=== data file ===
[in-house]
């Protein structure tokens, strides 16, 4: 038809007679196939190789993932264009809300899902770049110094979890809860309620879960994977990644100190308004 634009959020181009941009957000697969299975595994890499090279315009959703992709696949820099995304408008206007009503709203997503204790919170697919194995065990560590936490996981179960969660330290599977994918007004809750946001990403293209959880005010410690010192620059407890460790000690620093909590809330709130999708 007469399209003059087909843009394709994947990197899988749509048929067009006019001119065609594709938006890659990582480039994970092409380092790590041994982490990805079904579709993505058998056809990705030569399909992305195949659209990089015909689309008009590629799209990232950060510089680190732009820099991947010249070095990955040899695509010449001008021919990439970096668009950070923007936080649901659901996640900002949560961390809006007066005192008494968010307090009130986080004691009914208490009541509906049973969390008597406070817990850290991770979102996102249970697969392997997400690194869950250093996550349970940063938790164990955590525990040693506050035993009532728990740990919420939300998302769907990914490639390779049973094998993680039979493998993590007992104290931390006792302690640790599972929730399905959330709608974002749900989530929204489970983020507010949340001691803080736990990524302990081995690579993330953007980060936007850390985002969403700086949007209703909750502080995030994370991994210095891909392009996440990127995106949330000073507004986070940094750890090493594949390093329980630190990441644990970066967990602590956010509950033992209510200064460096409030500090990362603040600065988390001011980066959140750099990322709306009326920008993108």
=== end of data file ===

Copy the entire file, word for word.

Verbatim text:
[in-house]
């Protein structure tokens, strides 16, 4: 038809007679196939190789993932264009809300899902770049110094979890809860309620879960994977990644100190308004 634009959020181009941009957000697969299975595994890499090279315009959703992709696949820099995304408008206007009503709203997503204790919170697919194995065990560590936490996981179960969660330290599977994918007004809750946001990403293209959880005010410690010192620059407890460790000690620093909590809330709130999708 007469399209003059087909843009394709994947990197899988749509048929067009006019001119065609594709938006890659990582480039994970092409380092790590041994982490990805079904579709993505058998056809990705030569399909992305195949659209990089015909689309008009590629799209990232950060510089680190732009820099991947010249070095990955040899695509010449001008021919990439970096668009950070923007936080649901659901996640900002949560961390809006007066005192008494968010307090009130986080004691009914208490009541509906049973969390008597406070817990850290991770979102996102249970697969392997997400690194869950250093996550349970940063938790164990955590525990040693506050035993009532728990740990919420939300998302769907990914490639390779049973094998993680039979493998993590007992104290931390006792302690640790599972929730399905959330709608974002749900989530929204489970983020507010949340001691803080736990990524302990081995690579993330953007980060936007850390985002969403700086949007209703909750502080995030994370991994210095891909392009996440990127995106949330000073507004986070940094750890090493594949390093329980630190990441644990970066967990602590956010509950033992209510200064460096409030500090990362603040600065988390001011980066959140750099990322709306009326920008993108």